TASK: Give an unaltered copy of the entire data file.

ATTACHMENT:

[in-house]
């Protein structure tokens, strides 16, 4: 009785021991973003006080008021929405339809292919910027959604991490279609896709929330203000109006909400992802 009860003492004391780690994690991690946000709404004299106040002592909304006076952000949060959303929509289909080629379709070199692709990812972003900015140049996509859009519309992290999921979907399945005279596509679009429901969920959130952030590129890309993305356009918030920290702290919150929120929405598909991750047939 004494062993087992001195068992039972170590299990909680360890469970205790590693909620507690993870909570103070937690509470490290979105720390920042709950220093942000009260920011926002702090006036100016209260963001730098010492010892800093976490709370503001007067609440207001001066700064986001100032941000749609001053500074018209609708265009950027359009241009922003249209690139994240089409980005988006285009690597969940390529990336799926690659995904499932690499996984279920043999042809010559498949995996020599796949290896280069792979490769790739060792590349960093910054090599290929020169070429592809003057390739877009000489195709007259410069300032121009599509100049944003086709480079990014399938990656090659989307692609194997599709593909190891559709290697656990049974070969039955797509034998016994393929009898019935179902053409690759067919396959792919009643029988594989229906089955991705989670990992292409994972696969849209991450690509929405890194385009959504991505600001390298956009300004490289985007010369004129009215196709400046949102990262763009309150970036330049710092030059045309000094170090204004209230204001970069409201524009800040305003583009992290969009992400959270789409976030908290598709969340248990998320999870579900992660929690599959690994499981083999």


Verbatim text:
[in-house]
């Protein structure tokens, strides 16, 4: 009785021991973003006080008021929405339809292919910027959604991490279609896709929330203000109006909400992802 009860003492004391780690994690991690946000709404004299106040002592909304006076952000949060959303929509289909080629379709070199692709990812972003900015140049996509859009519309992290999921979907399945005279596509679009429901969920959130952030590129890309993305356009918030920290702290919150929120929405598909991750047939 004494062993087992001195068992039972170590299990909680360890469970205790590693909620507690993870909570103070937690509470490290979105720390920042709950220093942000009260920011926002702090006036100016209260963001730098010492010892800093976490709370503001007067609440207001001066700064986001100032941000749609001053500074018209609708265009950027359009241009922003249209690139994240089409980005988006285009690597969940390529990336799926690659995904499932690499996984279920043999042809010559498949995996020599796949290896280069792979490769790739060792590349960093910054090599290929020169070429592809003057390739877009000489195709007259410069300032121009599509100049944003086709480079990014399938990656090659989307692609194997599709593909190891559709290697656990049974070969039955797509034998016994393929009898019935179902053409690759067919396959792919009643029988594989229906089955991705989670990992292409994972696969849209991450690509929405890194385009959504991505600001390298956009300004490289985007010369004129009215196709400046949102990262763009309150970036330049710092030059045309000094170090204004209230204001970069409201524009800040305003583009992290969009992400959270789409976030908290598709969340248990998320999870579900992660929690599959690994499981083999």